How to Artfully Use Your Pencil
How do you hold a pencil? Sounds trivial, right? But artists have more than one way of holding a pencil. Today, I’ll tell you a bit about that. And I’ll also show you how to scribble some strokes. All while paying attention only to your paper. Not to your phone, not to the TV. So keep on reading…
In my previous post, I was talking about the therapeutic effects of holding a pencil in your hand. Today I’m going to talk about how to actually hold a pencil and what kind of strokes to obtain, depending on angle, pressure and style of stroke. The combinations are countless, but I’ll show you some basic options. From there, feel free to improvise. First of all, the most important way to hold your pencil correctly is to put down your phone. And don’t look at it while you’re grabbing the pencil. In fact, put your phone on mute and shove it in a drawer (just don’t forget which drawer). Oops, this contradicts the fact that you are probably reading this article from your phone, right now. I forgive you this time. Read along, and then you can hide your phone away.
The basic way of holding the pencil… well… is to just hold it like you are writing. At an angle.
Another way of holding the pencil is by keeping it so inclined that it is almost parallel to the paper. That will make the line very wide, covering a lot of white.
Or, you could hold the pencil vertically, so that only the tip of the pencil will touch the paper. This is useful if you want to create dots.
Ok, now what’s the secret about pressure? The more pressure you apply, the more intense the color will look on the paper. Pretty simple, right?
But the paper itself has a certain tolerance to how much color it can take from a pencil. Some papers, that are more porous, can take more pigment. But most of the time, if you apply a lot of pressure from the beginning, it will be hard to add another color on top. Pencils are not as easy to mix as… let’s say watercolor. If you are looking to combine colors, don’t put pressure. Have patience, add one layer at a time, pressing lightly on the drawing surface. If you start getting anxious about finishing faster, take a break, do something else and revisit later.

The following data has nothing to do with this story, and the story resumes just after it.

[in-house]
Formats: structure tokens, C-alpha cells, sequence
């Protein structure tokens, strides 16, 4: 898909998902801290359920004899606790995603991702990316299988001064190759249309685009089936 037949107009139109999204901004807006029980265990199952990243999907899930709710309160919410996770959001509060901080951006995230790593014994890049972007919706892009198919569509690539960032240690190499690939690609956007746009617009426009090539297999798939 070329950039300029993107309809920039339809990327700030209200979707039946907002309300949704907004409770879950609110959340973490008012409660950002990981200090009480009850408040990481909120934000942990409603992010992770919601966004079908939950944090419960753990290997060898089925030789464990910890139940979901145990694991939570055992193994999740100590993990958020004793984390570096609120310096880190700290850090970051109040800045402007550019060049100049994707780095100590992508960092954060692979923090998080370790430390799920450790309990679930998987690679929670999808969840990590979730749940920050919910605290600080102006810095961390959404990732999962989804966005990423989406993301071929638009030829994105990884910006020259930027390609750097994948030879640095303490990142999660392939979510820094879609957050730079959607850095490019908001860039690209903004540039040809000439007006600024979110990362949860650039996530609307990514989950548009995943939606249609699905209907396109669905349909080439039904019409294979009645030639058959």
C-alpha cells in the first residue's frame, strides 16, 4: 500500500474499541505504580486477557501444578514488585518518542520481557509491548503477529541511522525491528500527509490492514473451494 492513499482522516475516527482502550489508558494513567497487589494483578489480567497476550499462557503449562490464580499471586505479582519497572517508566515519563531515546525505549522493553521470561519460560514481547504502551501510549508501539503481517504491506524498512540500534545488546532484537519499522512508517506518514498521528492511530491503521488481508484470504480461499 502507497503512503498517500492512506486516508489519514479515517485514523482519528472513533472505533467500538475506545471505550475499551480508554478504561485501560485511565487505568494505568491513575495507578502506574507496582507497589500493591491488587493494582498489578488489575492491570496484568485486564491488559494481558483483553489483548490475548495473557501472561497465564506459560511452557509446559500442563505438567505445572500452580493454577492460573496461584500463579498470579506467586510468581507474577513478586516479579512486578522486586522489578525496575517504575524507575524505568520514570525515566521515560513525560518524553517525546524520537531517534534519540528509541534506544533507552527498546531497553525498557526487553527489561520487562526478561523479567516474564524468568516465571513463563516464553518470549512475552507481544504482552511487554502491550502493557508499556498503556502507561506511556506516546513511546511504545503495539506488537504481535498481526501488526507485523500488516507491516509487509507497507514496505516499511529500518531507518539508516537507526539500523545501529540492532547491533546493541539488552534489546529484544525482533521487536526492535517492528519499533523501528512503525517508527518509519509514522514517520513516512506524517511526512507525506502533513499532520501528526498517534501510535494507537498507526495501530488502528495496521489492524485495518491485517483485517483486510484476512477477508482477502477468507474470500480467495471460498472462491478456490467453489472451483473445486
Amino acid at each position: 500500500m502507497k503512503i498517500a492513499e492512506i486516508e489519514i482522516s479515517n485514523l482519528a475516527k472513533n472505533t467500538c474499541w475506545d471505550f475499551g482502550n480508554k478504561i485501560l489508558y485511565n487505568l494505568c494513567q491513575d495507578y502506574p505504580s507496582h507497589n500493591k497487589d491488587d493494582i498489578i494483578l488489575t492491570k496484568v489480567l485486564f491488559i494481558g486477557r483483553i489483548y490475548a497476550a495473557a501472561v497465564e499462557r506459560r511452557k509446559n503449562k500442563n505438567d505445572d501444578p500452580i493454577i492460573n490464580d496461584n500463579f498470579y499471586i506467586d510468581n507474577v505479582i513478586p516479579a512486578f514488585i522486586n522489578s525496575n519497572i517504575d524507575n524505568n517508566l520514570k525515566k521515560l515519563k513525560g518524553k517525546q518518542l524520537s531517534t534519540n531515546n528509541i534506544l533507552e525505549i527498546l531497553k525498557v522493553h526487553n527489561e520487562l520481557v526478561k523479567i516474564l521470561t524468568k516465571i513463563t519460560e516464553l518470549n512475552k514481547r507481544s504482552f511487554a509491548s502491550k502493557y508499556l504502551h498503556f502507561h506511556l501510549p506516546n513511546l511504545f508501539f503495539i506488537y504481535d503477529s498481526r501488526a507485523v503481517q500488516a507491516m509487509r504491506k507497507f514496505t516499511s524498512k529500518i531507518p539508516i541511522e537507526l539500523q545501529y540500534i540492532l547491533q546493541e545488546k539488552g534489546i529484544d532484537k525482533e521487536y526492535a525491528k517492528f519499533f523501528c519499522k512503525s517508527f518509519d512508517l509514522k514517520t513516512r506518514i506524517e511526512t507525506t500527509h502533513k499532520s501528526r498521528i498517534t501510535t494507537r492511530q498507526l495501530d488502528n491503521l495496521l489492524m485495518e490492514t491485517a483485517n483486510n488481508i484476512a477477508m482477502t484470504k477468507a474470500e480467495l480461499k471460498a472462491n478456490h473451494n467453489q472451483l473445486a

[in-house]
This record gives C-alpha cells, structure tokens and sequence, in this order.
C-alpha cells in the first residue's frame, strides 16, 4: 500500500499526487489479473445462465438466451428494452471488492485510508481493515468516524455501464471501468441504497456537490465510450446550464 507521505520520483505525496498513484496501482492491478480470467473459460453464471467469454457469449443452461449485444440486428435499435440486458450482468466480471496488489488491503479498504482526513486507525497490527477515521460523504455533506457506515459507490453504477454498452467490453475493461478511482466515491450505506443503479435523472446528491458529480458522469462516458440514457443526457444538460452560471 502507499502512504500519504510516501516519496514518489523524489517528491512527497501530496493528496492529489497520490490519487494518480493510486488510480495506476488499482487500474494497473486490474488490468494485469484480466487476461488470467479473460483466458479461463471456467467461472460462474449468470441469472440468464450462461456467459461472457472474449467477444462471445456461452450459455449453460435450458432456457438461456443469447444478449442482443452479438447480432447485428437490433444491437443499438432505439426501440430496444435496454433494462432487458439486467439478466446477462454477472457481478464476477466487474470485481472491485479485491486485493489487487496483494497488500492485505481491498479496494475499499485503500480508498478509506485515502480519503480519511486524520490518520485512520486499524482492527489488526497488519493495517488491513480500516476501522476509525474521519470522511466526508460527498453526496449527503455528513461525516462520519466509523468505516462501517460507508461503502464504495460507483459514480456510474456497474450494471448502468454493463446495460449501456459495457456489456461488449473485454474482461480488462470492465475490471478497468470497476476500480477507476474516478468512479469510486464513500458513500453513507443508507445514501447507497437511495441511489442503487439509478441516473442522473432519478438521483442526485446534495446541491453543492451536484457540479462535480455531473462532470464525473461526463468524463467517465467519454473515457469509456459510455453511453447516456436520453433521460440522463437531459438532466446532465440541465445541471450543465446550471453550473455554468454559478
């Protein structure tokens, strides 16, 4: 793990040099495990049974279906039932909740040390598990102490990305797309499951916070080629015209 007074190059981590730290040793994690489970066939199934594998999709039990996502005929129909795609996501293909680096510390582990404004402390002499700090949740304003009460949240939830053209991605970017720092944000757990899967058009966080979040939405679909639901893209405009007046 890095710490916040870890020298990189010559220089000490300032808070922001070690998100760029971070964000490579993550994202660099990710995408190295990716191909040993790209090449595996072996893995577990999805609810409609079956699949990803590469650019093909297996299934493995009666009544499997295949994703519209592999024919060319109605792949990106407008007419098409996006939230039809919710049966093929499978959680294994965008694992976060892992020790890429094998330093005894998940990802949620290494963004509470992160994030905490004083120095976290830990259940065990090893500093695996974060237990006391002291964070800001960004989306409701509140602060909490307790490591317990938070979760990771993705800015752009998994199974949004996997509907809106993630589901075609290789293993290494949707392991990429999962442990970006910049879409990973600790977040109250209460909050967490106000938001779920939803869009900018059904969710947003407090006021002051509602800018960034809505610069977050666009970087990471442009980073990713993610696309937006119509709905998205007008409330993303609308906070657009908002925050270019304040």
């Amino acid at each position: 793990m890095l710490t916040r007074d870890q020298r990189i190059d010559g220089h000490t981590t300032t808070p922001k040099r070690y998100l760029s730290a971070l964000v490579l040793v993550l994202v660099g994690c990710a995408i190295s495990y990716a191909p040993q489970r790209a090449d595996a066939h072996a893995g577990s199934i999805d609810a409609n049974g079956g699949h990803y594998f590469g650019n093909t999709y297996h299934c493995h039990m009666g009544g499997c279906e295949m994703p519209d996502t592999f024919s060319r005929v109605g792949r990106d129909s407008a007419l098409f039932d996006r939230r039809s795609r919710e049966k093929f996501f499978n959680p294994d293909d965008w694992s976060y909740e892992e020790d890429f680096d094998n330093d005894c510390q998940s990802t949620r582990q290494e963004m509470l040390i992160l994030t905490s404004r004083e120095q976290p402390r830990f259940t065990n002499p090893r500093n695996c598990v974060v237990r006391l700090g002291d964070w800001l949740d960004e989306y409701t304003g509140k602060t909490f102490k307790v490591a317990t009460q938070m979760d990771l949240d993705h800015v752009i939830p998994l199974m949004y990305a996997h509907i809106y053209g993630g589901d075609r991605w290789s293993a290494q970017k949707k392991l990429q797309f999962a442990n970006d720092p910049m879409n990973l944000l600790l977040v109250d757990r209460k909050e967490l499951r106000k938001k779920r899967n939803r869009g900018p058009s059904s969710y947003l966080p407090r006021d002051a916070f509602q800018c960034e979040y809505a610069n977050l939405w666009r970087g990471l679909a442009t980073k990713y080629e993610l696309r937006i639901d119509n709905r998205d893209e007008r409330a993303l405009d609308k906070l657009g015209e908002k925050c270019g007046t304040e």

Now let’s talk about basic pencil strokes:
Lines: A line is the simplest pencil stroke. But because we can combine the angle of the pencil and the pressure, the line can get various shapes and forms. Lines can become straight or wavy, curly… etc.
Lines can be spaced apart from each other or be very close. The closer they are, the darker the colored surface. It’s a matter of optics.
Hatching and Crosshatching: You are basically drawing fast parallel lines with your pencil across the paper, with or without lifting the pencil while you are drawing. If you don’t lift the pencil, you’ll get faster results. This is hatching:
And this is crosshatching:
There are variations to this: if you make the lines close enough, then you’ll cover the entire white surface. If you leave spaces between the lines, then you’ll get a lighter version.
There is an option to also make the lines curved, which will create volume.
Circles: Another way to color a surface is by using a circular motion. Same rules apply: maintain contact with the paper, adjust the pressure to obtain the desired effect. And also you can vary the angle of the pencil. You’ll get quite some interesting results.
Dots: Holding your pencil vertically and tapping the paper will give you dots. Simple as that! Put them close to each other and you can make quite a masterpiece, like Seurat and his pointillist paintings. You’ll need a lot of time and patience, though. In the example below, I rushed to get the dots done fast, so they look more like short lines, but I hope you get my point… POINT…
On top of all these, comes the blending technique. Blenders can be dry (like paper tortillons, or the Prismacolor Blender) or wet (a sort of a marker, but colorless, and with a solvent that nicely spreads and blends the colors). If you want smooth transitions between colors, get a wet blender. It makes the colors spread evenly into the paper pores and cover all the white spots.
If you prefer the more gritty-pencil-like look, then go for the dry blenders. They blend the colors nicely, but still leave some white breathing through the pencil strokes.
I showed some of my favorite blenders and coloring pencils in this article. You can combine any colors you’d like, following these techniques.
Are you delighted about your newly learned tricks? Then I hope to see you back, reading more of my posts. My next topic will be the emotion of colors and how we can take advantage of that. Colors evoke feelings. They send a subliminal message. Our eyes and brains interpret them in certain ways. Media and advertising know this and take full advantage of it. We are flooded daily with ads and news that apply all sorts of visual gimmicks. I’ll be back!
If you want to see some of my artwork in progress, follow my Instagram page: